Given that many Nordic countries rank amongst the most gender equal in the world, it should be no surprise that their forbears worshipped fierce goddesses. 

Whilst some ancient societies associated female forms of divinity with love, childbearing, or homely affairs, this was not the case for Skaði, the Norse goddess most associated with winter, the mountains, skiing, and hunting. 

In fact, scholars today believe that her etymology – believed to be derived from an Old German word meaning "shadowy" - reflects her potential personification of the Scandinavian lands. 

Given that she is associated with the most Scandinavian of things – mountains, skiing, and winter – it would be hard to argue otherwise.

Unlike other depictions of goddesses, Skaði was certainly not the retiring type, often depicted as a fierce hunter, dressed in fur and carrying her beloved bow and arrow. 

She was also associated with skiing, which provides another possible etymology of her name, which was a must considering she was said to reside in the heavily snow-covered peaks of the Scandinavian Alps. 

In fact, in some of the Norse sagas, she was said to be an almost Prometheus-like figure, gifting we mere mortals the knowledge of how to ski. 

Norse mythology

It is also no surprise that she features heavily in Norse literature and sagas. 

Two of the most famous attestations of her, however, were compiled long after the Viking Age (c. 750 – 1100 CE) in the Poetic Edda, Prose Edda leaving us with skaldic poetry as the only contemporary literary source. 

According to these rich literary traditions, Skaði was said to be the daughter of giant (Jötunn) Thjazi, making her one too, who was killed by the gods for stealing the apple of immortality from the god, Idunn. 

Seeking revenge, she managed to journey to Asgard, the realm of the Norse gods, on a mission for justice. Now, dear reader, the Norse Gods are reasonable, right?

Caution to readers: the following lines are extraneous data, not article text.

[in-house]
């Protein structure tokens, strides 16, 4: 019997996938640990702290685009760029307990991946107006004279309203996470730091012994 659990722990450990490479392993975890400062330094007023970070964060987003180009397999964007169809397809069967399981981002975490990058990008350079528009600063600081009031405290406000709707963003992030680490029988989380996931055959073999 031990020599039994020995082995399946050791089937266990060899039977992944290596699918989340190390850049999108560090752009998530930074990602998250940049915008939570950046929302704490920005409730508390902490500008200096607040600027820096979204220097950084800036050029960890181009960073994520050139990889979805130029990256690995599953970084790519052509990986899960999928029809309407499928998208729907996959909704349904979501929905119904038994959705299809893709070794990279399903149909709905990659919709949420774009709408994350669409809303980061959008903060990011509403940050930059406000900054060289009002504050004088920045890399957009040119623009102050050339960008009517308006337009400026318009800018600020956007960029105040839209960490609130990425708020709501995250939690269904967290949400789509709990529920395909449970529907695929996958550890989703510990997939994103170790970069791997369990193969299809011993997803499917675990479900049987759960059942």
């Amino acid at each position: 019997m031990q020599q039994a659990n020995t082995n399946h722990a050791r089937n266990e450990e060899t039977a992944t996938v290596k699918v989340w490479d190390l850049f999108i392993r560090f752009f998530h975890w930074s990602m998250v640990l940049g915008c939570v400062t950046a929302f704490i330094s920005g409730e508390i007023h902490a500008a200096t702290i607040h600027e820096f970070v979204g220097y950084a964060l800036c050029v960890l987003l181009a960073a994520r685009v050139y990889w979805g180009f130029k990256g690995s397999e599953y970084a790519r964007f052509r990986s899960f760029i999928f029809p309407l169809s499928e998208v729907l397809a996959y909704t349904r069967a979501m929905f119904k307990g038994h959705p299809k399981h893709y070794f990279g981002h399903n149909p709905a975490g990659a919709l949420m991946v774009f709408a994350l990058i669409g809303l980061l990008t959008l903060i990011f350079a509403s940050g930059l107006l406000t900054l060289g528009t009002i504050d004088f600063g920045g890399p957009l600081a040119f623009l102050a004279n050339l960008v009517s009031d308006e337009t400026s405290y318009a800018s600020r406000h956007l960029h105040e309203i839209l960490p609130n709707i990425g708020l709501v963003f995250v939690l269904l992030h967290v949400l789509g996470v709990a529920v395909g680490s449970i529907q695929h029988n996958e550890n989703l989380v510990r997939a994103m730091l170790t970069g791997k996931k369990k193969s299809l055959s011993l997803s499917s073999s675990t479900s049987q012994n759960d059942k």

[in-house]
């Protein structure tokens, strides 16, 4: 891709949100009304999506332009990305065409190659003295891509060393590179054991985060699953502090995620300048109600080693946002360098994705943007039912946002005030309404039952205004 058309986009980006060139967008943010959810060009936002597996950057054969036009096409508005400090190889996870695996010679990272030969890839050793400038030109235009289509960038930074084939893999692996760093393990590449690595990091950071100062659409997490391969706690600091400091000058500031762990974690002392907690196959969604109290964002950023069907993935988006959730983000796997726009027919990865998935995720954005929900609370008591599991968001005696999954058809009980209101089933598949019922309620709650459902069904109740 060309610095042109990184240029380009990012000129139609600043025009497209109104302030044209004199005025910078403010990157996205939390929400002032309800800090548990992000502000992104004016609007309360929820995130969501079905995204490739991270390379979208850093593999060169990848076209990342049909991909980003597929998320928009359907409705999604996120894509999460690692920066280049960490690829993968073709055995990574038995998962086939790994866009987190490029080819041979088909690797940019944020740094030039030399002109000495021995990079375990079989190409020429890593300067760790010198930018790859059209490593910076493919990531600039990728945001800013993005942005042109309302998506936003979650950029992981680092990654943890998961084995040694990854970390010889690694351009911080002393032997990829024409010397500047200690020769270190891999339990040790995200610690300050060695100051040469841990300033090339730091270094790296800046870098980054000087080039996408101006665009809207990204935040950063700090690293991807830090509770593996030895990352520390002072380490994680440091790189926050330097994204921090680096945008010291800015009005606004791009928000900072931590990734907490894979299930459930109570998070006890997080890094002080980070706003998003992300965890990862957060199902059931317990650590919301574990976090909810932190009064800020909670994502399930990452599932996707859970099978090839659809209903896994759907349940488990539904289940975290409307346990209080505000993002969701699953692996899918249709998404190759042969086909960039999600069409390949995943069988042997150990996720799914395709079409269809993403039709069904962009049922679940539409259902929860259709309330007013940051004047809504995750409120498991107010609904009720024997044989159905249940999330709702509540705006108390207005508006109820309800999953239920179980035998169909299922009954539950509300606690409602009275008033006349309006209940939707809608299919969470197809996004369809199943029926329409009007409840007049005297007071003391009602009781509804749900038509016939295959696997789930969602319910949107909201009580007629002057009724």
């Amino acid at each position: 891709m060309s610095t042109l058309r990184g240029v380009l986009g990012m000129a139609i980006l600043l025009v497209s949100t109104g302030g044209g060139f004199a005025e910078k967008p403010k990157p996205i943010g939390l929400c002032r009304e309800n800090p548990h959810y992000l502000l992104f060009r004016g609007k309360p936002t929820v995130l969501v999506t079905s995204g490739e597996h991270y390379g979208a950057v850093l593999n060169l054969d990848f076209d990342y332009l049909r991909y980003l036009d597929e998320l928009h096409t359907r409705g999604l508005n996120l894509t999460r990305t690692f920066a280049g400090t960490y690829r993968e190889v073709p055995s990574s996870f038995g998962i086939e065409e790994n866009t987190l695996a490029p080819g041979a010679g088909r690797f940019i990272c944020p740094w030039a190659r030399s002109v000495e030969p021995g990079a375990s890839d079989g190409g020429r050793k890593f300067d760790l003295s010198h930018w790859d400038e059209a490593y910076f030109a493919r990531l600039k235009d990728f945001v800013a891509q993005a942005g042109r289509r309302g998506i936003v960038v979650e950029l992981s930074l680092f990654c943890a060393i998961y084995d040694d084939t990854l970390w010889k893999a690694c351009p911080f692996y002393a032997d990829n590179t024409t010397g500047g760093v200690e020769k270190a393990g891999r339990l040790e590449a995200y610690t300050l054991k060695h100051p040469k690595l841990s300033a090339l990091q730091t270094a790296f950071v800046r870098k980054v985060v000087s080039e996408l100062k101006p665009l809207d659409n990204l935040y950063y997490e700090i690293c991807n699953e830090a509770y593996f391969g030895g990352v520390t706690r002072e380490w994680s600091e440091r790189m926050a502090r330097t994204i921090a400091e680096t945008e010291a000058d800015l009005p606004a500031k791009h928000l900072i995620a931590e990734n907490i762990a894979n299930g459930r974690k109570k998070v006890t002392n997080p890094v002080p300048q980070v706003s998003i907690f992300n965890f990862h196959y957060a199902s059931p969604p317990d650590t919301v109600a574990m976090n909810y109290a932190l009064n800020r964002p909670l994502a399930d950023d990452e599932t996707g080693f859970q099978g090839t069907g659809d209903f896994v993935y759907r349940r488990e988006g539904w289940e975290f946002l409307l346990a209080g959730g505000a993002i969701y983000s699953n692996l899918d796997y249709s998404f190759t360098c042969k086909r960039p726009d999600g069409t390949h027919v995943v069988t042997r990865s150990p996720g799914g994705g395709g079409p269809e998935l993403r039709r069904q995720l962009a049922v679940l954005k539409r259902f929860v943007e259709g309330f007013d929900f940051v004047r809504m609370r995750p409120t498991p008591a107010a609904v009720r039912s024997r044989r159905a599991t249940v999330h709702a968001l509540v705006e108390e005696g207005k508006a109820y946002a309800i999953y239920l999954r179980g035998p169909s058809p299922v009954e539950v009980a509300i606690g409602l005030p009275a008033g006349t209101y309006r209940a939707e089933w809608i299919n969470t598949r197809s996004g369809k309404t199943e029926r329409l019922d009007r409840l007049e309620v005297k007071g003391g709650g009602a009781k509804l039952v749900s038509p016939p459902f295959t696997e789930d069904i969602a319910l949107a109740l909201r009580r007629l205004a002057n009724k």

Seeking revenge, Skaði managed to journey to Asgard, the realm of the Norse gods. Illustration: The Viking Herald

How would they decide to compensate a grieving and angry daughter for the murder of her father? Perhaps reflecting the patriarchal nature of Viking society, Skaði was compensated by being allowed to choose a husband amongst the Gods...yet with a catch: she could only choose based upon the appearance of their feet. 

Now I know the Norse Gods are different to you and me, dear reader, but that takes a foot fetish to the whole next level. 

Skaði eventually makes her choice – choosing Njord, the God of the Sea, making their marriage extremely short-lived as she preferred the chill of a snowy mountain slope and he, the chill of the ocean. 

Opposites may attract, but according to the Vikings, it probably doesn't make for a long-lasting marriage.

Revenge, justice, and the great outdoors...?

Aside from her favorite mode of transport, Skaði was also associated with darker themes and motifs. 

Her quest to avenge her father's wrongful (in her eyes...to be fair, he was a jötunn and the Norse gods had a, shall we say, complicated relationship with these giant beings) death saw her veneration as a goddess of justice, revenge, and the dark arts. 

She was said to have the power to curse her enemies and bring misfortune and bad luck to those who crossed her.

Skaði also foreshadows the importance of the Scandinavian love of nature, what a famous 19th-century playwright termed friluftsliv (but meaning something in English like "a love for the great outdoors" or "being one with nature"). 

She helps highlight the importance of natural landscapes and harsh climatic conditions to Viking societies. 

Skaði also has a spiritual connection with mountains, and coupled with her ability to survive brutal Scandinavian winters, these are still very important parts of the Scandinavian psyche today. 

Furthermore, her love of skiing, hunting, and frilutsliv also reflects the importance of these in past and present Scandinavian societies. 

Her name also lives in many ski resorts that are dotted the length and breadth of the Scandinavian peninsula today. Many probably have had the privilege of being visited by Scandinavian Olympic skiers for either training or recreation. 

Even a millennium after her veneration peaked, Skaði reflects the importance, to Scandinavians then and now, of overcoming and improvising in harsh climatic conditions whilst connecting with some of the most beautiful winter landscapes in the world. 

For that, she deserves a gold medal.

For more on the Scandinavian concept of friluftsliv, head to the BBC for an article on it here.

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